Comedy review: Carl Donnelly
Edinburgh Fringe Scotsman review: Carl Donnelly: Now That’s What I Carl Donnelly! Volume V at Pleasance Courtyard (Venue 33), reviewed by Jay Richardson
Despite his Edinburgh Comedy Award nomination, Carl Donnelly is having a wretched Fringe, after becoming estranged from his wife in the build up. Little squeaks of anguish about this state of affairs periodically emanate from him over the course of his no-frills, consistently enjoyable show, in which he applies his hippy tendencies to the most blokey of situations, arriving at a defence of the male psyche that’s passionate and heartfelt.
Even through his pain and unfortunate resemblance to Rolf Harris, there’s a chuckling good humour and no-bullshit quality to his storytelling that convinces you he rarely embellishes or contrives his anecdotes. So when he explains that he recently converted to veganism, not for conscience or health reasons, but because he is paranoid about what animals are plotting, you absorb and accept this bizarre thinking, assuming, incorrectly, that the subsequent stories will support the logic. Of course, it doesn’t matter, it’s just an excuse to relate diverting tales from his trips to zoos and countryside in the UK and Australia.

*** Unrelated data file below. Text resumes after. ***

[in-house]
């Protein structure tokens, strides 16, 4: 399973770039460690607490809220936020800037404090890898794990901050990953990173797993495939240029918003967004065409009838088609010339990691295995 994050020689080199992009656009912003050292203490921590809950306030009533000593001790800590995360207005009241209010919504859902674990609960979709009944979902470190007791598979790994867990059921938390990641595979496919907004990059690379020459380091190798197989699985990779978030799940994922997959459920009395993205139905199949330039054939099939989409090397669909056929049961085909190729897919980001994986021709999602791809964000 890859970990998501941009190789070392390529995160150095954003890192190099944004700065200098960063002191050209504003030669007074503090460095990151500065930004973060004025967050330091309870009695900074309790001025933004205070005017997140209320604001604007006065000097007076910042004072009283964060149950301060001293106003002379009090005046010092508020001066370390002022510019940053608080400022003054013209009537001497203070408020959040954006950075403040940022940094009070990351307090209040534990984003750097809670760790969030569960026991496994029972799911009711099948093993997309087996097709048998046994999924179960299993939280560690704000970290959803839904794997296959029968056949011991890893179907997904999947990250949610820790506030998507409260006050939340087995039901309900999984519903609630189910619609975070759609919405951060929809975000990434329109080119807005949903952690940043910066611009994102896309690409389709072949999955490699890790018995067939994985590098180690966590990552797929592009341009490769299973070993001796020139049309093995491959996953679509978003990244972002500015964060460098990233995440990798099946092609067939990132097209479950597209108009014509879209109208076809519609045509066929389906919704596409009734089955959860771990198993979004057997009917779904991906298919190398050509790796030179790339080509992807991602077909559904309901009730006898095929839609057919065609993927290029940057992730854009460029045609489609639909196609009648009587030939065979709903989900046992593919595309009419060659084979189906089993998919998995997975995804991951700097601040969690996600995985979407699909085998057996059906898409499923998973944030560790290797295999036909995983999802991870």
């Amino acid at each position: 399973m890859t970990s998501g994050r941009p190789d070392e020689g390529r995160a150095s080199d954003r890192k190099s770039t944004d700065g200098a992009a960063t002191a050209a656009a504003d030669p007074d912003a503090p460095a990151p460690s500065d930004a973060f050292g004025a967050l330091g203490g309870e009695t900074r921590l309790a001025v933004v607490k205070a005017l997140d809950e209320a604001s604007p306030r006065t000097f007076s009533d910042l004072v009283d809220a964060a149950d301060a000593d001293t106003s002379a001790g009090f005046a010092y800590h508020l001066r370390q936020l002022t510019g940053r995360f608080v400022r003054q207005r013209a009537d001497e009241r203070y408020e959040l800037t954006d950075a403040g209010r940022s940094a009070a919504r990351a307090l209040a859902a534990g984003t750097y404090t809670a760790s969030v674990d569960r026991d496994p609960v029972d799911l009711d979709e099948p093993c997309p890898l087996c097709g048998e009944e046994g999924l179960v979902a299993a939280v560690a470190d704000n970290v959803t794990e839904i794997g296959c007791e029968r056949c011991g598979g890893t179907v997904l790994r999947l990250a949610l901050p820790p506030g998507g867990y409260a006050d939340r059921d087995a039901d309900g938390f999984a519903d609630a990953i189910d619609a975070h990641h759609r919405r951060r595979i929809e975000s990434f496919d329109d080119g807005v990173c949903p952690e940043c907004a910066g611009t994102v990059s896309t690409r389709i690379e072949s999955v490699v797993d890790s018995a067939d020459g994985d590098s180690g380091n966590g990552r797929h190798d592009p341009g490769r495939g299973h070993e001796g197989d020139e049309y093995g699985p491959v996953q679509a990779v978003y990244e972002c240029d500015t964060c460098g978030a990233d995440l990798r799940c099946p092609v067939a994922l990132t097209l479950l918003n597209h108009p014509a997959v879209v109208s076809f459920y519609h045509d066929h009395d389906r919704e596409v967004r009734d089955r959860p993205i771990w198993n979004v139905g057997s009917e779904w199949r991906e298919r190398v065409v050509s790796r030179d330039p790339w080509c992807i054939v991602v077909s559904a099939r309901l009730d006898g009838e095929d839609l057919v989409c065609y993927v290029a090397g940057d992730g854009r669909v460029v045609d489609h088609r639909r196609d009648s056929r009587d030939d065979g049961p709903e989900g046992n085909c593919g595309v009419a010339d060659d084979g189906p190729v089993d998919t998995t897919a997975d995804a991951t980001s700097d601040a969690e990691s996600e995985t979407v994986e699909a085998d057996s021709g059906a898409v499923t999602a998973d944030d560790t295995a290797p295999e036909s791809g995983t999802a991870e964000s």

Losing out to the wildlife on these occasions, he reflects that he’s more of a monster than he’s previously acknowledged, an abasement technique that allows him to chippily question God’s existence from the perspective of his bumhole and demolish the nostalgic view of halcyon days when you could safely leave your door unlocked. Alighting next on support of gay marriage and the revelation of finding his “penis double” in pornography, the disparate subject matter is capably linked together with neat segues.
But what truly holds the show together is the underlying, bellicose attitude of a man unwilling to accept culturally entrenched lies anymore. In stark contrast to the prevailing winds of feminism that have blown so perceptibly through this festival, Donnelly launches a staunch defence of masculinity, often with stated disparagement of the female temperament.
Granted, he acknowledges that it is men’s pent-up sexual frustration that is responsible for so much aggression. But he has an enlightened cure for that, closing his yarn-spinning on an extended tale that suggests he is not afraid to put his wilder ideas into practice.
Originally published in The Scotsman